In addition to “completing” the severely flawed MLPA Initiative, Brown is currently pushing the California Water Fix plan to build the salmon-killing Delta Tunnels; promoting the expansion of environmentally-devastating fracking in California, and overseeing water policies that are driving Sacramento River winter-run Chinook salmon, Central Valley steelhead, Delta and longfin smelt, green sturgeon and other fish species closer and closer to the abyss of extinction. For more information on Jerry Brown’s real environmental record, go to:

Central Coast study: “We didn’t see much change that could be attributed to the MPA status”

State officials have claimed that they have changed plans because of the “huge workload” and “huge expense” that would result from conducting the reviews every five years as originally planned. However, the real reason is apparently because the MPAs, particularly in cold water regions, are not seeing the boom in fish populations to date that MLPA Initiative proponents had hoped for.

For example, Dr. Rick Starr of California Sea Grant and Dean Wendt, dean of research at Cal Poly, led a team of marine researchers and more than 700 volunteer fishermen to sample fish within and outside of four protected areas: Año Nuevo State Marine Conservation Area, Point Lobos, and the Piedras Blancas and Point Buchon State marine reserves. (

The conclusions of the study contrast with the claims of many MPLA Initiative advocates that the creation of reserves, under what they falsely described as the “most open, transparent and inclusive” process in California history, would result in dramatically improved fish populations after implementation.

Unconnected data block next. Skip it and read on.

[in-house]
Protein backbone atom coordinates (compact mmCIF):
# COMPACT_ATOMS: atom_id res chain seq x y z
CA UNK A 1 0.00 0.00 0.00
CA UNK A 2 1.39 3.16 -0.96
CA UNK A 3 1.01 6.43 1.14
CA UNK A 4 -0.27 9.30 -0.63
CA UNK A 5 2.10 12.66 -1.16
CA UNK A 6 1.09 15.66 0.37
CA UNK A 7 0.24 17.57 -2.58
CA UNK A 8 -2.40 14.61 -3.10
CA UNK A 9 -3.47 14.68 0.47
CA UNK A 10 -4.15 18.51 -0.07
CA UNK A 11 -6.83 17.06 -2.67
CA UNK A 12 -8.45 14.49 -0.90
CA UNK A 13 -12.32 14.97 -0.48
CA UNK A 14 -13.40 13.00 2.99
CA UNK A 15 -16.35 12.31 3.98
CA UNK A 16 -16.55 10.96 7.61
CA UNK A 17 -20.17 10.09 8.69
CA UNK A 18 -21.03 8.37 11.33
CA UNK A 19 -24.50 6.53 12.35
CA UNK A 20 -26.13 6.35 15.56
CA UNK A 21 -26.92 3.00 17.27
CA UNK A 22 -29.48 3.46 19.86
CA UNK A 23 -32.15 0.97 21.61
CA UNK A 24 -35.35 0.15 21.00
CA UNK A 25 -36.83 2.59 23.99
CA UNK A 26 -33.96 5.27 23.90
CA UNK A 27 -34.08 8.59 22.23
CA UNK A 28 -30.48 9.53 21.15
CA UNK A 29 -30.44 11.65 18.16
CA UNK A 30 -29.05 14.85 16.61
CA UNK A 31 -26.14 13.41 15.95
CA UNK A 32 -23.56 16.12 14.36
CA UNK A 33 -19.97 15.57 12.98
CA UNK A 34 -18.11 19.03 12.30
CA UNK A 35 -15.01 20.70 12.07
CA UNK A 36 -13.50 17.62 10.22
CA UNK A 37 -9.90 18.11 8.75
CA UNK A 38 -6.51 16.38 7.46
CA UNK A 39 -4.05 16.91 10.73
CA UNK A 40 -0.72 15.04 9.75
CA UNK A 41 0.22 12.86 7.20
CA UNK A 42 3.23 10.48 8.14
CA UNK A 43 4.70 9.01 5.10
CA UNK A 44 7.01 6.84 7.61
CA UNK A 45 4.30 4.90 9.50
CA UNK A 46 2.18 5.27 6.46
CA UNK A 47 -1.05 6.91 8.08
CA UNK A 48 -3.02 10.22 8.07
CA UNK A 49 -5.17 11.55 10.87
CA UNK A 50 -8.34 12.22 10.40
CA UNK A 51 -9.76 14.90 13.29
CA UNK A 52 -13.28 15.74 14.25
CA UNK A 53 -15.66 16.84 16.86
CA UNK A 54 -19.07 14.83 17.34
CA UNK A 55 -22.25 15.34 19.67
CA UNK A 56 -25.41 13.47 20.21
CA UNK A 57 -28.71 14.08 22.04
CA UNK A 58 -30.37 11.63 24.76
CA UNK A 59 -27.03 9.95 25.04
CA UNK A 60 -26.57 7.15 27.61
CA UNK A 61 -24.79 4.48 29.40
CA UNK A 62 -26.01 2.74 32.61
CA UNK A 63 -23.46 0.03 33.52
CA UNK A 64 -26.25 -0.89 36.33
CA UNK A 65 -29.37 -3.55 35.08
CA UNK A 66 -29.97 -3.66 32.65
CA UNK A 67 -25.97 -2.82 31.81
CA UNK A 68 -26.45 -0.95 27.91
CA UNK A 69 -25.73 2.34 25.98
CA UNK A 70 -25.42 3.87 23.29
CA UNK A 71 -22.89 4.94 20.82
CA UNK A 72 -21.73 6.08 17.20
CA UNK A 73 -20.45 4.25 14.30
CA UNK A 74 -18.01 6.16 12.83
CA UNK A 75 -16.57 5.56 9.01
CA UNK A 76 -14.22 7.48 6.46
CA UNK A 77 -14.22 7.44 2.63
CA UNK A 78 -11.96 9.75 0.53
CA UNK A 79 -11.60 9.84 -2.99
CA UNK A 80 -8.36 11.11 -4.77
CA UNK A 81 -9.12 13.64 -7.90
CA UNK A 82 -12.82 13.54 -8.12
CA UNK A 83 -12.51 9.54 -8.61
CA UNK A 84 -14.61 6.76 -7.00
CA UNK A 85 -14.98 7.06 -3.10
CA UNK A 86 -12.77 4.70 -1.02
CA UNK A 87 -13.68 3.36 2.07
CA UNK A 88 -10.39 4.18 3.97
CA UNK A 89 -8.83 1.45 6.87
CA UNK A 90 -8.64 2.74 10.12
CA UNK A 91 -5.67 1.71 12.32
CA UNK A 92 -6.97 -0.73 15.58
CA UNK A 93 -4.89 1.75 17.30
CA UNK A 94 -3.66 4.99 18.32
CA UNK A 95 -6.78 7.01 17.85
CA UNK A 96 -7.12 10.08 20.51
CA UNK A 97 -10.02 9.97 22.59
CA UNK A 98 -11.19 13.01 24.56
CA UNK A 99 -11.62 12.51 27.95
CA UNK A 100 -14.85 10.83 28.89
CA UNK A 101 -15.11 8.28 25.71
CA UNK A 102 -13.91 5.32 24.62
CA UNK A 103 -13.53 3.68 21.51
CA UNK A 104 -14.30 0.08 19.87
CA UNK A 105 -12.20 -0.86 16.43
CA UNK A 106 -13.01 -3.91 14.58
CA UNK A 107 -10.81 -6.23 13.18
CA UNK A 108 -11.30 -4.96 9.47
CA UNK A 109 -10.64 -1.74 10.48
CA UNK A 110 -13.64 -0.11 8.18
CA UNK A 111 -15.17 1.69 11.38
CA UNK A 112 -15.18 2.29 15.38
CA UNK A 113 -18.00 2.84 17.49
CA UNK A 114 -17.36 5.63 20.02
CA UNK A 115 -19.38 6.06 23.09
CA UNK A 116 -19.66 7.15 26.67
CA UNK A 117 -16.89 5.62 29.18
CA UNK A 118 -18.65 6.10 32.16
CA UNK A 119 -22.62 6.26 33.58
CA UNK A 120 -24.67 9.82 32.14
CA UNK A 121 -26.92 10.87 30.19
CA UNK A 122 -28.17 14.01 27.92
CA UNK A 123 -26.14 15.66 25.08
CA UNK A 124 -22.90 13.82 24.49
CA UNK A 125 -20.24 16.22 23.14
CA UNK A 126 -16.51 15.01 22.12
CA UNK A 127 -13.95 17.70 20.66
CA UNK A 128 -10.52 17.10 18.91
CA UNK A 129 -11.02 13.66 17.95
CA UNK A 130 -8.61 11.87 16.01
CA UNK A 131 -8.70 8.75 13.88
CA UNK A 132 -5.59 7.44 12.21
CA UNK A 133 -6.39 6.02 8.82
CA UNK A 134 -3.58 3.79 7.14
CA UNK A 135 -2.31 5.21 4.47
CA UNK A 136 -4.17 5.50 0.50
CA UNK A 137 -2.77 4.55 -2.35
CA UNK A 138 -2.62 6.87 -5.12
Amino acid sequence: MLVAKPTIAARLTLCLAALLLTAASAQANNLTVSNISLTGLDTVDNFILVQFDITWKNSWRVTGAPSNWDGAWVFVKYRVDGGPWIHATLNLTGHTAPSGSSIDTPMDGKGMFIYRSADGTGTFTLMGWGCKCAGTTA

In the seven years of data examined, “We didn’t see much change that could be attributed to the MPA status,” Starr said. (

The inconvenient truths and broken promises of the MLPA Initiative

The Commission’s breaking of their promise to review the MPAs once every five years is only one of the “inconvenient truths” of the MLPA Initative – and one in a long series of broken promises. Although I have reviewed these inconvenient truths before in my articles, they are very important to go over again, since I am the only journalist who has explored the real issues behind the MLPA Initiative in any depth. The mainstream media and many “alternative” media have censored any discussion of these “inconvenient truths.”